College graduates find new dynamics in job market
Ursula Olender, right, is the director of the Amherst College Career Center.
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Candice Serafino is the interim director of Career Services at the University of Massachusetts. She is in an interview room near her office in the Goodell Building. JERREY ROBERTS Purchase photo reprints »
Candice Serafino is the interim director of Career Services at the University of Massachusetts. She is in an interview room near her office in the Goodell Building.
JERREY ROBERTS Purchase photo reprints »
Amherst College Career Center director meets with Amherst sophomore Jacob Shuman.
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Stacie Hagenbaugh the director of the Lazarus Center of Career Development at Smith College, meets with student Shama Rahman Tuesday morning. Purchase photo reprints »
right, Stacie Hagenbaugh the director of the Lazarus Center of Career Development at Smith College, meets with, left, student Shama Rahman Tuesday morning. Purchase photo reprints »
News stories during the past few years have painted a grim picture of job prospects for recent college graduates. Blaring headlines have declared that across the nation as many as half of the members of class of 2012 are looking for work, working part-time, or scraping by in lower-paid jobs unconnected to their degrees.
A closer look at the issue suggests the story may be less dramatic. For all the difficulties college graduates have faced in a sluggish job market, things have been much tougher on those with less education. A study last fall by Georgetown University, for instance, said college-educated workers had regained about 91 percent of the jobs they had lost since 2008, while many of those with only a high school diploma were still unemployed.
Career counselors at area colleges say the recent recession has definitely changed the dynamics of looking for work. The job market has tightened considerably, and students must prepare earlier and more seriously for entering it — doing internships to acquire practical experience, networking with alumni and other contacts, and learning how “to best present themselves,” as one school official puts it.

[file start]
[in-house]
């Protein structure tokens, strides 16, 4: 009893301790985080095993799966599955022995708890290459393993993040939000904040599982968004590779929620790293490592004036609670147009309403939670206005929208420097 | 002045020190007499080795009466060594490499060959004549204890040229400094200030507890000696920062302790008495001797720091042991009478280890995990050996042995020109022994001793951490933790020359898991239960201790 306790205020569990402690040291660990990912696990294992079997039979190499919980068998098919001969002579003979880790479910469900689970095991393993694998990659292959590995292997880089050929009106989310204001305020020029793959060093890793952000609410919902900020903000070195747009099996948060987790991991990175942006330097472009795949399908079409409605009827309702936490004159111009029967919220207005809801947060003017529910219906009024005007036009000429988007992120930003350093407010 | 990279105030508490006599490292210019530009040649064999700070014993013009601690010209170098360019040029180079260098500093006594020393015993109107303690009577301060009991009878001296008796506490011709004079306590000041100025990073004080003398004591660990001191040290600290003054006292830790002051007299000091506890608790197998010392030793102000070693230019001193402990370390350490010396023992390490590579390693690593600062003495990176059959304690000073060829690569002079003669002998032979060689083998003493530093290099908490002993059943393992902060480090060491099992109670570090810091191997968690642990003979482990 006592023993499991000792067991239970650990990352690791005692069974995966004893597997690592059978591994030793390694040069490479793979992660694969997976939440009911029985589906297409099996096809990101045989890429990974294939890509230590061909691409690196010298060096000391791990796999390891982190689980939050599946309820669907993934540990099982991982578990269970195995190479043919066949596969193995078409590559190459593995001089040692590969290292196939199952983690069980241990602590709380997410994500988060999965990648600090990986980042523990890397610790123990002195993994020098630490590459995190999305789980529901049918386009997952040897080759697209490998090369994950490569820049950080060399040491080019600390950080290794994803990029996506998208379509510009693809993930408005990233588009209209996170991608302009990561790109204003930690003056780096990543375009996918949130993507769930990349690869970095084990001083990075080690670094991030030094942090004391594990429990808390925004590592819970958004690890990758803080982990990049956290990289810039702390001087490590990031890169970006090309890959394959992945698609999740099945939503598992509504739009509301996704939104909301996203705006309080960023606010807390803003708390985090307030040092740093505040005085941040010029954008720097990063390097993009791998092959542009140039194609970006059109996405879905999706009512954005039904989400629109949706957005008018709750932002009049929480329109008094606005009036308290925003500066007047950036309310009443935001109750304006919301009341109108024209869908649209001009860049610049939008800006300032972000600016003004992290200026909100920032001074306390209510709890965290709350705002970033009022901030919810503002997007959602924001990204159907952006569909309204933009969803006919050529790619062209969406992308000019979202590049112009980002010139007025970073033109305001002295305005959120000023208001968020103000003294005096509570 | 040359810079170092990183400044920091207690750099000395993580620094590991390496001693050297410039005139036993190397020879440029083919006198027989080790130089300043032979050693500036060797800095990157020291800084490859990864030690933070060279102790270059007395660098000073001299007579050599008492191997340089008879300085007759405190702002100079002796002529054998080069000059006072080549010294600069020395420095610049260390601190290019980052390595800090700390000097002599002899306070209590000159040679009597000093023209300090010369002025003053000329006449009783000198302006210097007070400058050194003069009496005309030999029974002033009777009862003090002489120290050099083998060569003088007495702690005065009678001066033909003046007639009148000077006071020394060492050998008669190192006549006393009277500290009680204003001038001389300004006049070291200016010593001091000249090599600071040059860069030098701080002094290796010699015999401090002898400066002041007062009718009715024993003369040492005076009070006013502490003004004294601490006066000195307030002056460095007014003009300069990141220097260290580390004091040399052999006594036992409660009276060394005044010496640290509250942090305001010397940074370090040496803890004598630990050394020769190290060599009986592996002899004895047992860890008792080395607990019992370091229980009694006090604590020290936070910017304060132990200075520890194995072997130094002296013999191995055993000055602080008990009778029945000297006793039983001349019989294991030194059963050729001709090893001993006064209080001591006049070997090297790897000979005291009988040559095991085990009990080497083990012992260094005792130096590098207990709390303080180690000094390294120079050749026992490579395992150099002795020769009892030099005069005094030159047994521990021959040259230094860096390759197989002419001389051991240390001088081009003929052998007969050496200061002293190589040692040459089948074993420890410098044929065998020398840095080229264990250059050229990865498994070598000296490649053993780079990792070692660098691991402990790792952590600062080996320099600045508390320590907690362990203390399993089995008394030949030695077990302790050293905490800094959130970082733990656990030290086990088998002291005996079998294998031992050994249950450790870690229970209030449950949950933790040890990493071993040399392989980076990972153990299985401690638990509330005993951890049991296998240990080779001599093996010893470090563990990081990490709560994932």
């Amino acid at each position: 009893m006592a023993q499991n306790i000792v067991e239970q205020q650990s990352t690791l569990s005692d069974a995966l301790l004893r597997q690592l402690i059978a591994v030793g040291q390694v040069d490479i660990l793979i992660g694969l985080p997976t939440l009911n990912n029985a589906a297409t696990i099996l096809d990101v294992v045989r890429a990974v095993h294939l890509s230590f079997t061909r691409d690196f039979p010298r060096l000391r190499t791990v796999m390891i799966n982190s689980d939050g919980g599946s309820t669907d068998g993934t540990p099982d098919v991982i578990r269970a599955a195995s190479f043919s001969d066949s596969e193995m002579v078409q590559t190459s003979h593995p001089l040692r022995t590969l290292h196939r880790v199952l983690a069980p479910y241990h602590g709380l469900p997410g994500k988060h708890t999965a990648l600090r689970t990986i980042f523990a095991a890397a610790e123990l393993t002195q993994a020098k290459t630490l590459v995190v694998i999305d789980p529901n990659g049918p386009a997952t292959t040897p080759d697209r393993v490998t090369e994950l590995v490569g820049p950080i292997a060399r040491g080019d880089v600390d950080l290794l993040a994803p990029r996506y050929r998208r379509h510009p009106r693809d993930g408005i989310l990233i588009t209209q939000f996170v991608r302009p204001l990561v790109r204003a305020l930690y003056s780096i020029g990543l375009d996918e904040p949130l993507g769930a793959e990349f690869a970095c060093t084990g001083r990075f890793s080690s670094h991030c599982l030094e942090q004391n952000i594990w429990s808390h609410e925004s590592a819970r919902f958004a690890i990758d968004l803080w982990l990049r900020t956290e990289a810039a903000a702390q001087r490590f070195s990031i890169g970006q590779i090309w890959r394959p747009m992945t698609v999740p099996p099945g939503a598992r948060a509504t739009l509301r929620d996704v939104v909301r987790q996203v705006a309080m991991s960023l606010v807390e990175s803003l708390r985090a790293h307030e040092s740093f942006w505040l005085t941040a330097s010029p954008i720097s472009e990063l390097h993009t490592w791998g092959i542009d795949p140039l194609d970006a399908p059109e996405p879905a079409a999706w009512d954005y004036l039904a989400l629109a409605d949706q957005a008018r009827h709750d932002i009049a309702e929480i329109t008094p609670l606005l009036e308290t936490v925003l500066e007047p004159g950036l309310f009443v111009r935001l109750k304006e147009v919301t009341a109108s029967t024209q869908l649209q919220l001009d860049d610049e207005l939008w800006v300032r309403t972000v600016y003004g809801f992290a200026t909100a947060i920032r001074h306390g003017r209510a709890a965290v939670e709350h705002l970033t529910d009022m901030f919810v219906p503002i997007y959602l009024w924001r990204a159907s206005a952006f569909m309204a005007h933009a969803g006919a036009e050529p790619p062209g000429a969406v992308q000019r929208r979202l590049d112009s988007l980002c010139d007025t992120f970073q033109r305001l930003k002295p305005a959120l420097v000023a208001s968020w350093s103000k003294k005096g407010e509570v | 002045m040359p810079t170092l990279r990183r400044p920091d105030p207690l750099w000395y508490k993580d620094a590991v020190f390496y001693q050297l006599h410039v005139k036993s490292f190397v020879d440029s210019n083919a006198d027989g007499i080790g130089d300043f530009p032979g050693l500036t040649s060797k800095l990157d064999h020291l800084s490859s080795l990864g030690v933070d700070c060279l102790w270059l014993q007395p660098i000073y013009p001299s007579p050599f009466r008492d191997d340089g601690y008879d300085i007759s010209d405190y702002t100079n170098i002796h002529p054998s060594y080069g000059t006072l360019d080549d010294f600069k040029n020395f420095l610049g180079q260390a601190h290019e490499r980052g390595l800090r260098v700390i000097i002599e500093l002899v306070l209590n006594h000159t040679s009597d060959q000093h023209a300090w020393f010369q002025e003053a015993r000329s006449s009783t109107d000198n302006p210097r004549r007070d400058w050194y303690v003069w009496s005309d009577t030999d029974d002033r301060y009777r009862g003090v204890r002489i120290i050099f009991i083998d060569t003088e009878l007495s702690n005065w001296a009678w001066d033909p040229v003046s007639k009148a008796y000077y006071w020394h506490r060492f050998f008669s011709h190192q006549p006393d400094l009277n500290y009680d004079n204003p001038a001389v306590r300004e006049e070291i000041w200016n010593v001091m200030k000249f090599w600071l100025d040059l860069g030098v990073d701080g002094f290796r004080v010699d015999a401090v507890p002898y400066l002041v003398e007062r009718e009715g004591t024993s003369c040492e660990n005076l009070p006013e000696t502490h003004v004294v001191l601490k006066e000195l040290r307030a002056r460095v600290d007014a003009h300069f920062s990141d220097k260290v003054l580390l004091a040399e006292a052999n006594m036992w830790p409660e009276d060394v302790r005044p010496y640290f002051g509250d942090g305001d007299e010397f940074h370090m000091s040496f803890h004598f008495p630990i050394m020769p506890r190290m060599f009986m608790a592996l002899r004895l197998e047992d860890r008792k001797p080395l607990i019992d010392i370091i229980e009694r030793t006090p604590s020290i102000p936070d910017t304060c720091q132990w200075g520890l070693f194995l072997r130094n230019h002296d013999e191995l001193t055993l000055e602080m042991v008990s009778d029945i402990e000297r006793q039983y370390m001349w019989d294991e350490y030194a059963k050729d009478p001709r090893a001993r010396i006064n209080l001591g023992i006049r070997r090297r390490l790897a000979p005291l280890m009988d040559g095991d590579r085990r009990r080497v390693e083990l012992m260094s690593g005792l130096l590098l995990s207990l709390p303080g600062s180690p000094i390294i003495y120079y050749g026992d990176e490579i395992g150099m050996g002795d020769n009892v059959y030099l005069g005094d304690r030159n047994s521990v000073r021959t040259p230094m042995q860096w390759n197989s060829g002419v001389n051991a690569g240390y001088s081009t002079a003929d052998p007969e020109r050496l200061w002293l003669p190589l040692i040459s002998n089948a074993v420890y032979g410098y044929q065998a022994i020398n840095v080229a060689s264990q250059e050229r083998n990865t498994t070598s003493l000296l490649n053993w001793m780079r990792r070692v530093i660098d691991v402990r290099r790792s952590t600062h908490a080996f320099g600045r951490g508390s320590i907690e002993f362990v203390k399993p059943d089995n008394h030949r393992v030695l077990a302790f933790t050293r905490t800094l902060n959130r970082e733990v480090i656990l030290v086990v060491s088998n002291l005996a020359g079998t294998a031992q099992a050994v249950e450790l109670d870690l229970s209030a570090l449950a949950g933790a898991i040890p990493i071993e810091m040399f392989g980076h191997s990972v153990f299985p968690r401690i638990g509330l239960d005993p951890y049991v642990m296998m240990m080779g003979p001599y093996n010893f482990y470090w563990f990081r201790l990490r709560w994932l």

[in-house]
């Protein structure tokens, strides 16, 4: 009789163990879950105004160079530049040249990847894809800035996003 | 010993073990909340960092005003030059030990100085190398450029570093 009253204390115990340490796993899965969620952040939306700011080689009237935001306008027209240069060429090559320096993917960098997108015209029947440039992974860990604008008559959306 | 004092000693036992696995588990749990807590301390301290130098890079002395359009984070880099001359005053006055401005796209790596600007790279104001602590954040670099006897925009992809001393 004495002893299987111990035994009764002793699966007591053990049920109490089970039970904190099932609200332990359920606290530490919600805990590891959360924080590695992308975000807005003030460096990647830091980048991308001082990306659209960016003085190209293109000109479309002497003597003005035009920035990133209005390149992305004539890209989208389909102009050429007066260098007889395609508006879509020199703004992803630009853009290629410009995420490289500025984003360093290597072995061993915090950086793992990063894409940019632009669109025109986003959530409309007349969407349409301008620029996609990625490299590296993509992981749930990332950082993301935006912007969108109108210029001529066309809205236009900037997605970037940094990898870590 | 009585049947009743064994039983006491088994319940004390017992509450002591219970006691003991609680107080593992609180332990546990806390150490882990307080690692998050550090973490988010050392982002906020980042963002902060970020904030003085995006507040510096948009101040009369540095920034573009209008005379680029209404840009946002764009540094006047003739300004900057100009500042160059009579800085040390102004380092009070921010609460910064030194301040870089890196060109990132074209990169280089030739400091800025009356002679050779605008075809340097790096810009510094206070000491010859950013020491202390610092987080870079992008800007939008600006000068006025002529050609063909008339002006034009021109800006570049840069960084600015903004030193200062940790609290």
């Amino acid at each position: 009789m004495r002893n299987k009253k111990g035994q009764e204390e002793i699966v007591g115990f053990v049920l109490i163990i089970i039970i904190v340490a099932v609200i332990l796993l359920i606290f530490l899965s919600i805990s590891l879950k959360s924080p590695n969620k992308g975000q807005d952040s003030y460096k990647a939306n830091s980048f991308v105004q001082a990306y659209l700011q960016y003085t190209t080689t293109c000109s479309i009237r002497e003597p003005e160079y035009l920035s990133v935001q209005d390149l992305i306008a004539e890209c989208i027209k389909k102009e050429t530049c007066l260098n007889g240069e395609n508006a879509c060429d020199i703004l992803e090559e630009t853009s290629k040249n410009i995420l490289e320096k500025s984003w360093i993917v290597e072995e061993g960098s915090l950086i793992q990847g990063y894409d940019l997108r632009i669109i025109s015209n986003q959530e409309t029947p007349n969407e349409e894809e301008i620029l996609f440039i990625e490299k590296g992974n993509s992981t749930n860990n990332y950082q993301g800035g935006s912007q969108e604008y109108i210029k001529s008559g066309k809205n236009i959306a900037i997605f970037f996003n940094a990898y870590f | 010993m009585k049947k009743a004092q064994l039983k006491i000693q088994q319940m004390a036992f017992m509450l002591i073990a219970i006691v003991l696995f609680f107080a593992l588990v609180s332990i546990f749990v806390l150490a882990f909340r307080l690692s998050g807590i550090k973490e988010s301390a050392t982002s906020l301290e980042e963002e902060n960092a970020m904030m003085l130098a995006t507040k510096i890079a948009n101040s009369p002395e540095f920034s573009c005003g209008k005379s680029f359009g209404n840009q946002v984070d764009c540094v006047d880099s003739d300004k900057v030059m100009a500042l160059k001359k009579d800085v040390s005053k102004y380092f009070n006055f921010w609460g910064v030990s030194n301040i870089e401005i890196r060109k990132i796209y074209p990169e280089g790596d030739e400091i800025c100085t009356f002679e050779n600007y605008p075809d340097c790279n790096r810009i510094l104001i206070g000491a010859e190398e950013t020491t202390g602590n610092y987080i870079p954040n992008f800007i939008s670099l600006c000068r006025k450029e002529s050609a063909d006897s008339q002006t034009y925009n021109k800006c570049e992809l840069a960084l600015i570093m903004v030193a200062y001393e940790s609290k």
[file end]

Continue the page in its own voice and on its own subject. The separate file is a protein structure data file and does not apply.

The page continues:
That said, career specialists maintain that with proper preparation, students can find a job that’s commensurate with their degree, although some may find the road a little harder than others.
And that first key job may not come immediately, said Ursula Olender, director of career services at Amherst College. “Think of this as the first step you’re taking on a long trip,” she advised.
Olender and Stacie Hagenbaugh, director of the career development office at Smith College, also believe that the liberal arts degrees offered at their schools give students the kind of varied skills that enable them to succeed in a number of areas, though there’s some argument among labor market analysts that more specific vocational degrees — engineering, say — give students an edge.
“Our emphasis is on helping students learn to present themselves well, to show (employers) what’s unique about themselves,” said Olender. “Between that and the problem-solving and critical-thinking skills they develop at Amherst, we think it’s just a matter of time before they find their place” in the working world.
Hagenbaugh concurs. “We believe the skills students develop here can translate across the board — in finance, education, communications and any number of areas.” She agreed that in some cases a specific degree may be more transferable to certain jobs — a chemistry major securing an entry-level research job with a pharmaceutical company, for instance — but believes a student’s marketability is based on much more than an academic major.